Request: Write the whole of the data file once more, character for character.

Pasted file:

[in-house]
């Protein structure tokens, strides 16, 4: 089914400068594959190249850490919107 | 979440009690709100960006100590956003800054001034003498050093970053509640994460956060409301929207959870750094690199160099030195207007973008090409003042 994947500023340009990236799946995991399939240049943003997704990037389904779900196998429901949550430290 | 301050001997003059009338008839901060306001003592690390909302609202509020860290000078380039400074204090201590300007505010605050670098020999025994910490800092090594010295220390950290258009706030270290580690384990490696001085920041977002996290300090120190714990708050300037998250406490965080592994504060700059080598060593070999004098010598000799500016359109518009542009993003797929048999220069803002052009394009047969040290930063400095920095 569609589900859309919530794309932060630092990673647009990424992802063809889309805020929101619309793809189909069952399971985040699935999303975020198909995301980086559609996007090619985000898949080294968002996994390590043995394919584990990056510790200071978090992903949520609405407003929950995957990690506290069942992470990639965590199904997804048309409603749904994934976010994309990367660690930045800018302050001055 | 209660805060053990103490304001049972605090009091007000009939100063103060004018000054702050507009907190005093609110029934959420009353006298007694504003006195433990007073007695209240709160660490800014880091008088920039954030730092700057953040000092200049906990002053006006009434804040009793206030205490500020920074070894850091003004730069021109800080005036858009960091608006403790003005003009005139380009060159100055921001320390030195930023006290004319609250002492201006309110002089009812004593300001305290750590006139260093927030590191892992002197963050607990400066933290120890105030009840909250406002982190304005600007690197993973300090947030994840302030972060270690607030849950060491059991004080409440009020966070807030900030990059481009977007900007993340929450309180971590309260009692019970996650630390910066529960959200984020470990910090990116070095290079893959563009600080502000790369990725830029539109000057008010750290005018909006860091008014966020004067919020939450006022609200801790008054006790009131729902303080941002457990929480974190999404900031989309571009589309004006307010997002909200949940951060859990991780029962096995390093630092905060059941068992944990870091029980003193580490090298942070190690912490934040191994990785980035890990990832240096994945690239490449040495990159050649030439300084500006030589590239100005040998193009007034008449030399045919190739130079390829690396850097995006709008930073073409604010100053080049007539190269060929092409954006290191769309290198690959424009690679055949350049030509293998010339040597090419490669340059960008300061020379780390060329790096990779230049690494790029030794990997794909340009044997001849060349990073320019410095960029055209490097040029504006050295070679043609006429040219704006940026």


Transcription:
[in-house]
């Protein structure tokens, strides 16, 4: 089914400068594959190249850490919107 | 979440009690709100960006100590956003800054001034003498050093970053509640994460956060409301929207959870750094690199160099030195207007973008090409003042 994947500023340009990236799946995991399939240049943003997704990037389904779900196998429901949550430290 | 301050001997003059009338008839901060306001003592690390909302609202509020860290000078380039400074204090201590300007505010605050670098020999025994910490800092090594010295220390950290258009706030270290580690384990490696001085920041977002996290300090120190714990708050300037998250406490965080592994504060700059080598060593070999004098010598000799500016359109518009542009993003797929048999220069803002052009394009047969040290930063400095920095 569609589900859309919530794309932060630092990673647009990424992802063809889309805020929101619309793809189909069952399971985040699935999303975020198909995301980086559609996007090619985000898949080294968002996994390590043995394919584990990056510790200071978090992903949520609405407003929950995957990690506290069942992470990639965590199904997804048309409603749904994934976010994309990367660690930045800018302050001055 | 209660805060053990103490304001049972605090009091007000009939100063103060004018000054702050507009907190005093609110029934959420009353006298007694504003006195433990007073007695209240709160660490800014880091008088920039954030730092700057953040000092200049906990002053006006009434804040009793206030205490500020920074070894850091003004730069021109800080005036858009960091608006403790003005003009005139380009060159100055921001320390030195930023006290004319609250002492201006309110002089009812004593300001305290750590006139260093927030590191892992002197963050607990400066933290120890105030009840909250406002982190304005600007690197993973300090947030994840302030972060270690607030849950060491059991004080409440009020966070807030900030990059481009977007900007993340929450309180971590309260009692019970996650630390910066529960959200984020470990910090990116070095290079893959563009600080502000790369990725830029539109000057008010750290005018909006860091008014966020004067919020939450006022609200801790008054006790009131729902303080941002457990929480974190999404900031989309571009589309004006307010997002909200949940951060859990991780029962096995390093630092905060059941068992944990870091029980003193580490090298942070190690912490934040191994990785980035890990990832240096994945690239490449040495990159050649030439300084500006030589590239100005040998193009007034008449030399045919190739130079390829690396850097995006709008930073073409604010100053080049007539190269060929092409954006290191769309290198690959424009690679055949350049030509293998010339040597090419490669340059960008300061020379780390060329790096990779230049690494790029030794990997794909340009044997001849060349990073320019410095960029055209490097040029504006050295070679043609006429040219704006940026």